This was technically incorrect. Although most Americans did not realize it, there were several active political parties in the United States — Libertarian, Green, Constitutional, just to name a few — and each put a candidate on the ballot in the general election. In practical terms, however, the parties represented fringe ideologies, and the handful of votes those candidates netted were generally seen as protest votes. Alt-party candidates could sometimes swing an election one way or the other by siphoning off votes from the mainstream candidates, just as Ross Perot had done in 1992 and Ralph Nader in 2000, but outright victory was never in the cards.
"That's a waste of time," Mason went on. "No matter how bad the party candidates are, the voters simply don't take third-party candidates seriously. Not enough for them to win at any rate."
"An independent," the Speaker clarified. "Nonpartisan. Someone handpicked. And our candidate doesn't need to win electoral votes or even a majority of the popular vote."
"I don't follow."
"Are you familiar with the Twelfth Amendment to the Constitution?"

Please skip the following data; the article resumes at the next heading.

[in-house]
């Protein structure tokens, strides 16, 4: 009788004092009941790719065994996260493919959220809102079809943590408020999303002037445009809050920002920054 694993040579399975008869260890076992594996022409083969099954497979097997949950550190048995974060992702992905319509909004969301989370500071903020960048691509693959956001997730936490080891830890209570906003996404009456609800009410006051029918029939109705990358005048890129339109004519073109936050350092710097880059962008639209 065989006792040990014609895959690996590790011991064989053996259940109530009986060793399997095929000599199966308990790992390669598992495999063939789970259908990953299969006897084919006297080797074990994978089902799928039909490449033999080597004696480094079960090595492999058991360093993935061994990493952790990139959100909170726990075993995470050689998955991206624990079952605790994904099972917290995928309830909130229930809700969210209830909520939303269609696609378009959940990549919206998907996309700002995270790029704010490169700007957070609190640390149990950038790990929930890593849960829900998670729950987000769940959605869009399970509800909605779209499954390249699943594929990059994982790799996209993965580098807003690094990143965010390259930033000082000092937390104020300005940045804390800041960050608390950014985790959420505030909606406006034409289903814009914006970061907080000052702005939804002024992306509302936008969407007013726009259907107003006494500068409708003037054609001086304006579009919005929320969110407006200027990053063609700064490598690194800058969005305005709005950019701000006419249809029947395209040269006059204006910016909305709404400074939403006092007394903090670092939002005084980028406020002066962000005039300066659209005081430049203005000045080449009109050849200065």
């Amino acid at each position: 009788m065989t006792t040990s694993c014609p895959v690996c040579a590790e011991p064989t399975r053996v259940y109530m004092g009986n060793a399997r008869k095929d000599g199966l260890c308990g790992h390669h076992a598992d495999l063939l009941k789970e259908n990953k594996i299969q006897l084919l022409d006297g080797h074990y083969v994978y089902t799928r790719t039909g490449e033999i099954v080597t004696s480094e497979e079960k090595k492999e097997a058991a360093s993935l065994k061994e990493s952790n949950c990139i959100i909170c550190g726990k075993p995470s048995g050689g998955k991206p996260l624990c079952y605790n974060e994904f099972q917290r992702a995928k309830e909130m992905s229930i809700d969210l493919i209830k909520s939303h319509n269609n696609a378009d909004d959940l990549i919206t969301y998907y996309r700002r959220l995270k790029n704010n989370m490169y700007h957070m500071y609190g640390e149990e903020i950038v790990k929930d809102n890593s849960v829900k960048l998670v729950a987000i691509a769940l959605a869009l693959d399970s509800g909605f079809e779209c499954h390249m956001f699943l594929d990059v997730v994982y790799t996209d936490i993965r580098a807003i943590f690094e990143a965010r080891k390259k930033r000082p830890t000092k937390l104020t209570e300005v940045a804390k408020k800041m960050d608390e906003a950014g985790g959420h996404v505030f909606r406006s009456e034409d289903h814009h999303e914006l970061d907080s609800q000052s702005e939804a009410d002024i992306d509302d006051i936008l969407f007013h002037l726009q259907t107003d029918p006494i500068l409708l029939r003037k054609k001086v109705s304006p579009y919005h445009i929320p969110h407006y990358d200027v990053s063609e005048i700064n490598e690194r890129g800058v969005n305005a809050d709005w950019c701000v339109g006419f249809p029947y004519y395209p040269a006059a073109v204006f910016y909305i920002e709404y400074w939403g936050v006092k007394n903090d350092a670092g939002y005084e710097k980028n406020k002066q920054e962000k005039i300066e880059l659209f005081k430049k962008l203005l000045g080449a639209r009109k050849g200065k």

Mason thought he was. "It refined the electoral college system."
"The amendment states that in the event that no candidate wins a majority of available electoral votes ... two hundred and seventy is the magic number ... it falls to the congress to choose the next president from the top three candidates. It's happened before. In 1824, Andrew Jackson trounced his opponents in the election, but because he won less than half of the electoral votes, it went to Congress, and they chose John Quincy Adams to be president."
Now Mason understood. The Speaker was planning an end run.
Despite his populist appeal, the candidate representing the majority party in Congress was loathed by members of the political establishment. If party moderates were given an alternative — not just a protest candidate, but an actual viable third option — it just might be enough to send the election to Congress. And if that third candidate was handpicked by the majority party ...
Excerpted from All Lines Black by Dalton Fury. Copyright © 2017 Dalton Fury. Excerpted by permission of St. Martin's Press.